A series of Wall Street banks lifted expectations this week for the Federal Reserve's next move.
Economists at Bank of America, Goldman Sachs, and Nomura now project policymakers will deliver a 75 basis-point rate increase at their policy-setting meeting Sept. 20-21, up from previous forecasts of a half percentage-point hike.
Following remarks by Fed Chair Jerome Powell at the Cato Institute’s 40th Annual Monetary Conference on Thursday, markets were pricing in about 71 basis points worth of rate hikes in September, based on federal funds futures, or above a 90% chance of a 75 basis point rate hike, Bank of America noted.
“In our view, unchanged guidance about when the pace of rate hikes may slow suggests that Chair Powell and the Fed are comfortable with current market pricing,” Bank of America's chief U.S. economist Michael Gapen said in a note to clients.
“We strongly believe that history suggests that the Fed is willing to surprise financial markets when it comes to policy rate cuts but not when it comes to rate hikes.”
The case for a 75 basis point rate hike began cascading through Wall Street on Wednesday, after a report from the Wall Street Journal suggested the Fed would likely raise rates by this amount at its next policy meeting.
In addition to comments from Fed Chair Powell this week, Fed officials ranging from Vice Chair Lael Brainard to Fed Governor Christopher Waller and St. Louis Fed President James Bullard suggested the central bank will likely keep up its recent pace of interest rate increases.
At both its June and July policy meetings, the Fed raised interest rates by 0.75%, a move that matches its largest since 1994.
Bank of America tacked on expectations for a 25 basis-point rate hike at the Fed's January policy-setting meeting and subsequently raised the terminal target range for the Fed Funds rate by 50 basis points.
BofA's updated estimates call for a 75 basis-point hike in September, a 50 basis-point rate increase in November, and bumps of 25 basis points each in December and January, bringing the terminal target range for the federal funds rate to 4-4.25%.
Goldman Sachs boosted its forecast for Fed's next move in a note this week, with the firm now expecting a 75 basis point rate hike this month and a 50 basis point increase in November; previously, Goldman had expected increases over these meetings of 50 and 25 basis points, respectively.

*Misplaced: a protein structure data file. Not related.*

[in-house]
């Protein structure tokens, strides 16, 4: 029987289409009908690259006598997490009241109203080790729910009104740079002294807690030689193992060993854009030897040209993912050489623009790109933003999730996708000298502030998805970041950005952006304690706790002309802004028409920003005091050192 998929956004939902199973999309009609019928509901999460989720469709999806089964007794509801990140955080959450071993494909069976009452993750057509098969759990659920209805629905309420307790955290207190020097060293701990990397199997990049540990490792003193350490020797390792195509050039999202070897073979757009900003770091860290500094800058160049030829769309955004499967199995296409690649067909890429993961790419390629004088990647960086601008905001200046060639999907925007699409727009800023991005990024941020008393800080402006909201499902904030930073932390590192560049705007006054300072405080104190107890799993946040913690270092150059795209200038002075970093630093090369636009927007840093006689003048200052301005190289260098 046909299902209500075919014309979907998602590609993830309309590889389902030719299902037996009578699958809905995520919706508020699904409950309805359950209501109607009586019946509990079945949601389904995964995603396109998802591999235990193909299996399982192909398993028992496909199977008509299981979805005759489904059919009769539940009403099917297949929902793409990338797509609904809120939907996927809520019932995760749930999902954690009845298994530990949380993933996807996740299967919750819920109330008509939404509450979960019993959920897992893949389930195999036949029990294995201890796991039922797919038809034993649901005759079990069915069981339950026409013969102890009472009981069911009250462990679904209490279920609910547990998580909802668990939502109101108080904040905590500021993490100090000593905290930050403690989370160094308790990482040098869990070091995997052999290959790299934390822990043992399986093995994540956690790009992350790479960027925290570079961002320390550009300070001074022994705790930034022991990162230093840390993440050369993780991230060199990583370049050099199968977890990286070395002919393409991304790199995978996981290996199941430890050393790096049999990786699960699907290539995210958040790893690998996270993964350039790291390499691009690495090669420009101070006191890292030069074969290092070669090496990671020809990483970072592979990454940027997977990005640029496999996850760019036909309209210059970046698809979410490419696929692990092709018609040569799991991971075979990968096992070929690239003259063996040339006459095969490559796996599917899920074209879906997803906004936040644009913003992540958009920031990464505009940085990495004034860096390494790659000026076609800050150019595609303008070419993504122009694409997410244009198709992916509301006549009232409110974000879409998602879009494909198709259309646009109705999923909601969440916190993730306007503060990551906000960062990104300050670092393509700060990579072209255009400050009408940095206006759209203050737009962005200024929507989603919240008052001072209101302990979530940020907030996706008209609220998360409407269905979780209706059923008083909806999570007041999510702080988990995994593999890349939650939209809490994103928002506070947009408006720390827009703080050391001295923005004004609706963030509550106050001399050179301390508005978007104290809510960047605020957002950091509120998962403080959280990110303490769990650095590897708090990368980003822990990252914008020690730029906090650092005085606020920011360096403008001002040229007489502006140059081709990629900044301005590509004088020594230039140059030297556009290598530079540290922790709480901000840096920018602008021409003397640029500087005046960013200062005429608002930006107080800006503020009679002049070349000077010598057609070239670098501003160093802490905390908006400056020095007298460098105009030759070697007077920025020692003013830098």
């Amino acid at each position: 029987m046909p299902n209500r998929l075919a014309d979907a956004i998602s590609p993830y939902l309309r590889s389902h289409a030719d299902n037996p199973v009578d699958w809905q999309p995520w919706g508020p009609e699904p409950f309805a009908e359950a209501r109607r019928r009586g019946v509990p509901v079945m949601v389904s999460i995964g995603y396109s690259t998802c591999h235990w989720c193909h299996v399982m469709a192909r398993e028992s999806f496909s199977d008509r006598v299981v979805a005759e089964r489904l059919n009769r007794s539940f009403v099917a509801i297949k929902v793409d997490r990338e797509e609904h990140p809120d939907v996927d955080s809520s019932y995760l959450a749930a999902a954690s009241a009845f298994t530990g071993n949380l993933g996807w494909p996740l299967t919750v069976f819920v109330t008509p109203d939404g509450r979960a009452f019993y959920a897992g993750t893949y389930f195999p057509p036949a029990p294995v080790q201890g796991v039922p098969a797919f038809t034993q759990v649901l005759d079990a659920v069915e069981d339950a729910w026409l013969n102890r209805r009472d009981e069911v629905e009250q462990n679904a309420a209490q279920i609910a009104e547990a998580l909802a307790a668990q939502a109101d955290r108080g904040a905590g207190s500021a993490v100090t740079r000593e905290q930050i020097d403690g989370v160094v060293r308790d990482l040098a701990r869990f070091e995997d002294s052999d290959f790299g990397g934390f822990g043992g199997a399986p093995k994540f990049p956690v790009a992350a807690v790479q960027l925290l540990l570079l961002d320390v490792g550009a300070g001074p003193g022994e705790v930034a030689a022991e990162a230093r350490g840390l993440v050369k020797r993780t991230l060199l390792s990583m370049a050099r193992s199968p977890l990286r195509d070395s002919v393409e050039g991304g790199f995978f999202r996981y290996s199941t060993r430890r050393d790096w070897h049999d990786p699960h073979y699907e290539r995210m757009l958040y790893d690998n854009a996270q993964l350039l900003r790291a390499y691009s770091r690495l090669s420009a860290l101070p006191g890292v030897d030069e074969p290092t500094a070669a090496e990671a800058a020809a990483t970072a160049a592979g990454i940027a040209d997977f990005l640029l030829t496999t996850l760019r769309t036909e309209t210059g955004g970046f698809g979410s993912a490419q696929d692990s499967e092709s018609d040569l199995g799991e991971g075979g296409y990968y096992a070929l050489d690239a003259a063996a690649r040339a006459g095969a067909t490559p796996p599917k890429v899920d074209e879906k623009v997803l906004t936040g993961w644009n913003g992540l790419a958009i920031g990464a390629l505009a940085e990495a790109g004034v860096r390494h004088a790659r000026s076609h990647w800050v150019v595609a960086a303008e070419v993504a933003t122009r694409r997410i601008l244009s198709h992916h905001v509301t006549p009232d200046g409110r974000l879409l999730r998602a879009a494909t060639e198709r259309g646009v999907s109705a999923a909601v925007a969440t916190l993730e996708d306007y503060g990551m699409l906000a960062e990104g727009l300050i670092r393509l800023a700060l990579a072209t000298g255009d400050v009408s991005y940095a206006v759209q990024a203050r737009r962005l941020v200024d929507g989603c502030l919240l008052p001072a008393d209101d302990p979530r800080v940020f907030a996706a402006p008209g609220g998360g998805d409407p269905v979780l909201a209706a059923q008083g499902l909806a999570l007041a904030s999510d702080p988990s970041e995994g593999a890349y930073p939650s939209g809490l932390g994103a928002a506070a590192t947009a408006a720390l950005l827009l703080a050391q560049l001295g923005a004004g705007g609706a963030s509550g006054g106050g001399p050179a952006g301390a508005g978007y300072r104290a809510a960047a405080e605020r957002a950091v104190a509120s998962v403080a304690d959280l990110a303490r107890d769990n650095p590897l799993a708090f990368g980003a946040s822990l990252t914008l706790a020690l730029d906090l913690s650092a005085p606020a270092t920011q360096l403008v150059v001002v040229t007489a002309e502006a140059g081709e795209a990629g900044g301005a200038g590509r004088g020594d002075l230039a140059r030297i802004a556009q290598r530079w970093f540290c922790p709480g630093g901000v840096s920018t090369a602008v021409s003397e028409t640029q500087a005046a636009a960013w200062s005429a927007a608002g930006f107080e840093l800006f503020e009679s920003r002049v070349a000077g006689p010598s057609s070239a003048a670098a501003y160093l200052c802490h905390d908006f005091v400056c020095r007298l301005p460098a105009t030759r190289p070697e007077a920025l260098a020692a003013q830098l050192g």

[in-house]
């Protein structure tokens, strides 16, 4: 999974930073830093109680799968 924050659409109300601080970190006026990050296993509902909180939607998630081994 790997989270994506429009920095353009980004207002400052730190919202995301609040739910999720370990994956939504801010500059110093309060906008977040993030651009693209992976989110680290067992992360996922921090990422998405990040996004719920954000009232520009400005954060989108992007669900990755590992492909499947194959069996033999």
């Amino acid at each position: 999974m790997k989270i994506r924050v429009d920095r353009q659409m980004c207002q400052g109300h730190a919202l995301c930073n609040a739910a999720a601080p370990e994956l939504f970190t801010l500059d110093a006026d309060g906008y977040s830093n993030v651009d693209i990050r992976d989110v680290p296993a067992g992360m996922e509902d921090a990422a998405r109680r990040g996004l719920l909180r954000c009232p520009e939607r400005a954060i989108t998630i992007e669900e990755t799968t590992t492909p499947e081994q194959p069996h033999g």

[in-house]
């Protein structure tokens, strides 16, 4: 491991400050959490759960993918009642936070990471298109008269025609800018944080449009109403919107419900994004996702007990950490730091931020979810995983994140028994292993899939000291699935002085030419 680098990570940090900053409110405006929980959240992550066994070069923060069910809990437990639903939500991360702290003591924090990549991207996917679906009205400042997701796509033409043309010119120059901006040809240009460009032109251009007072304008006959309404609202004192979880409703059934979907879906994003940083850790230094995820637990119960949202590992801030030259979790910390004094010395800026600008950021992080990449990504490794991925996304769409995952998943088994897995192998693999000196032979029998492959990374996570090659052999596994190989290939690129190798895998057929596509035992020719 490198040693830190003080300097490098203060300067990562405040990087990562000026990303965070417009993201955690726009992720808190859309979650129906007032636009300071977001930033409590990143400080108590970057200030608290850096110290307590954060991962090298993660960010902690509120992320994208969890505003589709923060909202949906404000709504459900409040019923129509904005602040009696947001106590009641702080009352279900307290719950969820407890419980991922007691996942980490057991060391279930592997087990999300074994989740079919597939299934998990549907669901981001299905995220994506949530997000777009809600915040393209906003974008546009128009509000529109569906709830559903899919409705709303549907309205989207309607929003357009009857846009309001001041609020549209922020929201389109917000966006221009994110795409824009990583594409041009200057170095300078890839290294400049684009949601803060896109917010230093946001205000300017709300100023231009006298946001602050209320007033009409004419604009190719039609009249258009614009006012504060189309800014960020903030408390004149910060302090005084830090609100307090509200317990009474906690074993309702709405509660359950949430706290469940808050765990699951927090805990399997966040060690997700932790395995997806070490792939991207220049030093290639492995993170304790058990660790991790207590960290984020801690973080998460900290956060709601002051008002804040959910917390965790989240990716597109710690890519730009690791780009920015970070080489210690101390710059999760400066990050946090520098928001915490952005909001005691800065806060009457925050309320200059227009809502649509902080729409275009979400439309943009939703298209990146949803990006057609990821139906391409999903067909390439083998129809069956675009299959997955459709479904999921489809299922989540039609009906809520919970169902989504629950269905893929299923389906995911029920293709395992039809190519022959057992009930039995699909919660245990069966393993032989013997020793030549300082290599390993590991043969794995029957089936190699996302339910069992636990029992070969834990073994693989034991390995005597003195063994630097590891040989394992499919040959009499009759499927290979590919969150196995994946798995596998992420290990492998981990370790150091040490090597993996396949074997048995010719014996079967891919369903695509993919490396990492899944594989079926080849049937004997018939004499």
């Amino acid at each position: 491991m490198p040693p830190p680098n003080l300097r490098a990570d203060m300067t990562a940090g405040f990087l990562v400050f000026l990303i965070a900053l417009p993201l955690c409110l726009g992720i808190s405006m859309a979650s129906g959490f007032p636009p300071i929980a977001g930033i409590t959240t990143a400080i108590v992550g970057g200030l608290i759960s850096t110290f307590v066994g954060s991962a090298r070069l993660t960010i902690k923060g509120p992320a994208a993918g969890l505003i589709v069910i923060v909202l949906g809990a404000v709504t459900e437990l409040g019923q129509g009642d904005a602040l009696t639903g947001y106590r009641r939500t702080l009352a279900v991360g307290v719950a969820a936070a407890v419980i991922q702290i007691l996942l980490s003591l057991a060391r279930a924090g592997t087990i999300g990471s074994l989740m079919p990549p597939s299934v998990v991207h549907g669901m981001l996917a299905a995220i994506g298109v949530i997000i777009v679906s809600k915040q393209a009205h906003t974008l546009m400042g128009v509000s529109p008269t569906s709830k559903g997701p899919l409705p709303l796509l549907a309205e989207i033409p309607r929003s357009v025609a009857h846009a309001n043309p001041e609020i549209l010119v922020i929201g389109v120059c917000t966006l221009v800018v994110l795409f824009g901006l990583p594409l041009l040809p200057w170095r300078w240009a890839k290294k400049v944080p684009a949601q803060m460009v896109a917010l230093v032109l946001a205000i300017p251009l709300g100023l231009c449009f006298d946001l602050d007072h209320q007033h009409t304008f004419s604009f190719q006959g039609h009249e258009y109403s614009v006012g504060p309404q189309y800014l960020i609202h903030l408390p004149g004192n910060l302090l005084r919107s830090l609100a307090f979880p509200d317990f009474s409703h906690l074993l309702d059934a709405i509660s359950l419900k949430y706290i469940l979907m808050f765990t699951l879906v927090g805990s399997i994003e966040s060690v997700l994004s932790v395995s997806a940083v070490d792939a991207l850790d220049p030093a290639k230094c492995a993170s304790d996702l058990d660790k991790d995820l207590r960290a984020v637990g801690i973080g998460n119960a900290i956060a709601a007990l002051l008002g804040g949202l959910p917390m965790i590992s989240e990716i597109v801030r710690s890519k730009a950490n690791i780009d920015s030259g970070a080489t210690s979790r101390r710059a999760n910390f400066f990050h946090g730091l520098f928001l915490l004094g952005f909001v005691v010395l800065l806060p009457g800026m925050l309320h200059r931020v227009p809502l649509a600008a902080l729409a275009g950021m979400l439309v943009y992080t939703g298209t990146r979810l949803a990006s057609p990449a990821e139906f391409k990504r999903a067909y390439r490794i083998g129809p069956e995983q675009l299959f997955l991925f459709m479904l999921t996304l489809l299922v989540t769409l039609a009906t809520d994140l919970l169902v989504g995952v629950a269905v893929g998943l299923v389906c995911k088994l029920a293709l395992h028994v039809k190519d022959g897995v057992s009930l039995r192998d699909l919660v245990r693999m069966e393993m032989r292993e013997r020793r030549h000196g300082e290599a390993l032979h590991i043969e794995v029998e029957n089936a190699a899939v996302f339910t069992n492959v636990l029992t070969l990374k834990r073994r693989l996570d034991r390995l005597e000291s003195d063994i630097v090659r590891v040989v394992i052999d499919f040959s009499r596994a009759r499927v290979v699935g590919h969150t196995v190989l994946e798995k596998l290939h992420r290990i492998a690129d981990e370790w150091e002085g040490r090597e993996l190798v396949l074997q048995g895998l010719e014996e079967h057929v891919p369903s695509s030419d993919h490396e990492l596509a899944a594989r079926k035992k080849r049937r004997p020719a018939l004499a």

"Fed officials have sounded hawkish recently and have seemed to imply that progress toward taming inflation has not been as uniform or as rapid as they would like," Goldman analysts led by economist Jan Hatzius said in a note late Wednesday.
Nomura also sees heftier hikes ahead, raising its call to 75 basis points this month and a half-percentage point in November, reflecting an increase of 25 basis points for each of their previous projections.
“Comments from FOMC participants over recent weeks suggest a greater urgency to raise rates somewhat more rapidly and to a higher overall level in order to more forcefully address persistently above-target inflation,” economists at Nomura led by Aichi Amemiya said.
Expectations for higher rates come as data suggests the services sector continues to grow and the labor market remains strong — both indicators to Fed officials the economy can handle more aggressive monetary tightening.
Initial jobless claims fell to 222,000 in the week ended Sept. 3, the lowest reading since May, and the Labor Department's monthly employment report showed a payroll gain of 315,000 jobs in August.
Meanwhile, the services industry picked up for a second straight month in August, with the Institute for Supply Management's non-manufacturing PMI rising to a reading of 56.9 last month from 56.7 in July.
Investors are also looking ahead to the release of next week's all-important Consumer Price Index for August, which is expected to show another moderation in annual inflation.
Economists surveyed by Bloomberg expect prices rose 8.1% over last month, down from 8.5% in July. The reading could alter expectations on whether the Fed opts for a 50- or 75-basis point hike, though a media blackout period for the Fed ahead of this month's FOMC meeting could make communicating altered expectations a challenge for the Fed.
In an interview with Yahoo Finance Live on Friday, Morgan Stanley chief economist Seth Carpenter said there is a "one-way risk" to the U.S. economy.
If the labor market and other facets of the economic picture turn out better than expected, Federal Reserve officials may be motivated to ramp up their hikes and position the economy for a slow growth rate.
Alternatively, if the Fed slows down its pace of rate hikes in response to economic conditions, the economy will have begun to slow anyway.
Alexandra Semenova is a reporter for Yahoo Finance. Follow her on Twitter @alexandraandnyc